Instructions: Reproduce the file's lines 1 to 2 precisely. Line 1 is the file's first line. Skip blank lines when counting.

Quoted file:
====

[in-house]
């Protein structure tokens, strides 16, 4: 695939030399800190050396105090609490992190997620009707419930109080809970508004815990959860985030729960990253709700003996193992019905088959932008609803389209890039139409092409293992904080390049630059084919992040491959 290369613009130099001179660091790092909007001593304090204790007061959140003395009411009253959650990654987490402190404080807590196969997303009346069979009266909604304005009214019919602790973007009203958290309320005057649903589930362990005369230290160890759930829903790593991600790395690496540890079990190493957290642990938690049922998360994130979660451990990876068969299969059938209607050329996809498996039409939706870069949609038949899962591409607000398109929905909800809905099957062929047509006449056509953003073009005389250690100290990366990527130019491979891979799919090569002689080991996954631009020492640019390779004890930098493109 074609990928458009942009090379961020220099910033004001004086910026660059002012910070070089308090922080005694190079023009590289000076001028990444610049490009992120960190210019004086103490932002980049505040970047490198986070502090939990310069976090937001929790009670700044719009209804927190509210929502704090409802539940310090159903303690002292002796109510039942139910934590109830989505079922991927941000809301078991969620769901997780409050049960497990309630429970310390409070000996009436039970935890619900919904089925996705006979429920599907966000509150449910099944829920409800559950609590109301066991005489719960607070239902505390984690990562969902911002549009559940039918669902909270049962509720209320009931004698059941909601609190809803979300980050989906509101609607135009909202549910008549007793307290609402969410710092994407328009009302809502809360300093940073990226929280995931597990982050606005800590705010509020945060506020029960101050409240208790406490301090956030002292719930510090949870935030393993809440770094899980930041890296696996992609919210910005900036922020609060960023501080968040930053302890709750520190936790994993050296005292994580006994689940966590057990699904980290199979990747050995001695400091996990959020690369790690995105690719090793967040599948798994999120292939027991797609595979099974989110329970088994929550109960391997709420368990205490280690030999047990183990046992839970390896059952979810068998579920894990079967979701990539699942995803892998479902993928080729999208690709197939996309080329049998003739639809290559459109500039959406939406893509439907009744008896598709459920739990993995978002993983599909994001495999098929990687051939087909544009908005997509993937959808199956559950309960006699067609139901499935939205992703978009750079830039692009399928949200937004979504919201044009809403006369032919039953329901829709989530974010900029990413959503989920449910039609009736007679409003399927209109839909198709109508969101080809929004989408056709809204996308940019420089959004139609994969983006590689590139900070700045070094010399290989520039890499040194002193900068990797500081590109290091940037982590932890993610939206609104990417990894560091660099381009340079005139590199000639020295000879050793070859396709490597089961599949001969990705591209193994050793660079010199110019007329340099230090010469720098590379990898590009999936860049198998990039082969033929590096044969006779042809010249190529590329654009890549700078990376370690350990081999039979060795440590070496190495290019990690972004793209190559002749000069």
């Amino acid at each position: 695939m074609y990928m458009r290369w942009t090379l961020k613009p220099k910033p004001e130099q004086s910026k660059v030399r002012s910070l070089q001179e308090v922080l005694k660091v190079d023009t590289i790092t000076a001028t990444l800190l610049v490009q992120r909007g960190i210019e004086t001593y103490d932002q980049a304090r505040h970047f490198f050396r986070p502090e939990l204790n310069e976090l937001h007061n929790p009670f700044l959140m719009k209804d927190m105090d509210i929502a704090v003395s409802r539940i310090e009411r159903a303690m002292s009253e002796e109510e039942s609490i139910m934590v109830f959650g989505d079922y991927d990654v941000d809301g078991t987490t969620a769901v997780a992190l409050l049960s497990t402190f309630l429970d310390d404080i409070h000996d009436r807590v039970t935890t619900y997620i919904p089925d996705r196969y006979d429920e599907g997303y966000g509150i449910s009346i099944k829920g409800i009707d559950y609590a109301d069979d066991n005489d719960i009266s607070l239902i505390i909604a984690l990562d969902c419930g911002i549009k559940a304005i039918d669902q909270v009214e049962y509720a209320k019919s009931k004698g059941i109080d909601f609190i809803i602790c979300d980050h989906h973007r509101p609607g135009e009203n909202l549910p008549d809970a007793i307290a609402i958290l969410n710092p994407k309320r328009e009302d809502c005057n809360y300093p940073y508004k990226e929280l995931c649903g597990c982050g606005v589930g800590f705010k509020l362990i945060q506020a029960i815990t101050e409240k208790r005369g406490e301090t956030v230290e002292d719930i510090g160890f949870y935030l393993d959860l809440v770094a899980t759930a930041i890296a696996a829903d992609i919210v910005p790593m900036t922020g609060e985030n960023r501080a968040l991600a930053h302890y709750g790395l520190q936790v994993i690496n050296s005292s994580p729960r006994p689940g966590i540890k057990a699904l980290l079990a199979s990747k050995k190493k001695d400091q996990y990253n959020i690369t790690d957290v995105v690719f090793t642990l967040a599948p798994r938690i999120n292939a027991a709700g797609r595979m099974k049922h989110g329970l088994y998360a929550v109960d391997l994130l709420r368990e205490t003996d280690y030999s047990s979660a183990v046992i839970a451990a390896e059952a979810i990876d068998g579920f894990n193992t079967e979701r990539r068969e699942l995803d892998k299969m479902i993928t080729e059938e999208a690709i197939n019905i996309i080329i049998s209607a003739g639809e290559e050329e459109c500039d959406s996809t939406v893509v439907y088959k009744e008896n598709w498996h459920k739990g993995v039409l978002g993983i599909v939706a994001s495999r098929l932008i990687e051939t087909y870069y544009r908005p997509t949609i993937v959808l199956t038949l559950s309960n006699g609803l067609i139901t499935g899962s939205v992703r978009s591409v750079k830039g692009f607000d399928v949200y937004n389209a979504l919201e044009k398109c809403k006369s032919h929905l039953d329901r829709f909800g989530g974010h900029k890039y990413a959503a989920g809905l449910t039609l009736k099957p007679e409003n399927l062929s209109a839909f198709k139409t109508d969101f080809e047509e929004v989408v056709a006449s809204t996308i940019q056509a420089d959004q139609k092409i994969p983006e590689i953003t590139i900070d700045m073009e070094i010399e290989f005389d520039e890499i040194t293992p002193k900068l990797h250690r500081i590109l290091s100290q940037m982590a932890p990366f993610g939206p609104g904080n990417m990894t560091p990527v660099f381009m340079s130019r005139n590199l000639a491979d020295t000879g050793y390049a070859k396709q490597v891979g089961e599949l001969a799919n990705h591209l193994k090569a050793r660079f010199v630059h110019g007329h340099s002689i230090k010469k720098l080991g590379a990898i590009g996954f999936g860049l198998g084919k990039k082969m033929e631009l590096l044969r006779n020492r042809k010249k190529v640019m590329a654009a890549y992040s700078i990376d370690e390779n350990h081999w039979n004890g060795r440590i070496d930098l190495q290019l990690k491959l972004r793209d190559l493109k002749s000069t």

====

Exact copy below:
[in-house]
């Protein structure tokens, strides 16, 4: 695939030399800190050396105090609490992190997620009707419930109080809970508004815990959860985030729960990253709700003996193992019905088959932008609803389209890039139409092409293992904080390049630059084919992040491959 290369613009130099001179660091790092909007001593304090204790007061959140003395009411009253959650990654987490402190404080807590196969997303009346069979009266909604304005009214019919602790973007009203958290309320005057649903589930362990005369230290160890759930829903790593991600790395690496540890079990190493957290642990938690049922998360994130979660451990990876068969299969059938209607050329996809498996039409939706870069949609038949899962591409607000398109929905909800809905099957062929047509006449056509953003073009005389250690100290990366990527130019491979891979799919090569002689080991996954631009020492640019390779004890930098493109 074609990928458009942009090379961020220099910033004001004086910026660059002012910070070089308090922080005694190079023009590289000076001028990444610049490009992120960190210019004086103490932002980049505040970047490198986070502090939990310069976090937001929790009670700044719009209804927190509210929502704090409802539940310090159903303690002292002796109510039942139910934590109830989505079922991927941000809301078991969620769901997780409050049960497990309630429970310390409070000996009436039970935890619900919904089925996705006979429920599907966000509150449910099944829920409800559950609590109301066991005489719960607070239902505390984690990562969902911002549009559940039918669902909270049962509720209320009931004698059941909601609190809803979300980050989906509101609607135009909202549910008549007793307290609402969410710092994407328009009302809502809360300093940073990226929280995931597990982050606005800590705010509020945060506020029960101050409240208790406490301090956030002292719930510090949870935030393993809440770094899980930041890296696996992609919210910005900036922020609060960023501080968040930053302890709750520190936790994993050296005292994580006994689940966590057990699904980290199979990747050995001695400091996990959020690369790690995105690719090793967040599948798994999120292939027991797609595979099974989110329970088994929550109960391997709420368990205490280690030999047990183990046992839970390896059952979810068998579920894990079967979701990539699942995803892998479902993928080729999208690709197939996309080329049998003739639809290559459109500039959406939406893509439907009744008896598709459920739990993995978002993983599909994001495999098929990687051939087909544009908005997509993937959808199956559950309960006699067609139901499935939205992703978009750079830039692009399928949200937004979504919201044009809403006369032919039953329901829709989530974010900029990413959503989920449910039609009736007679409003399927209109839909198709109508969101080809929004989408056709809204996308940019420089959004139609994969983006590689590139900070700045070094010399290989520039890499040194002193900068990797500081590109290091940037982590932890993610939206609104990417990894560091660099381009340079005139590199000639020295000879050793070859396709490597089961599949001969990705591209193994050793660079010199110019007329340099230090010469720098590379990898590009999936860049198998990039082969033929590096044969006779042809010249190529590329654009890549700078990376370690350990081999039979060795440590070496190495290019990690972004793209190559002749000069």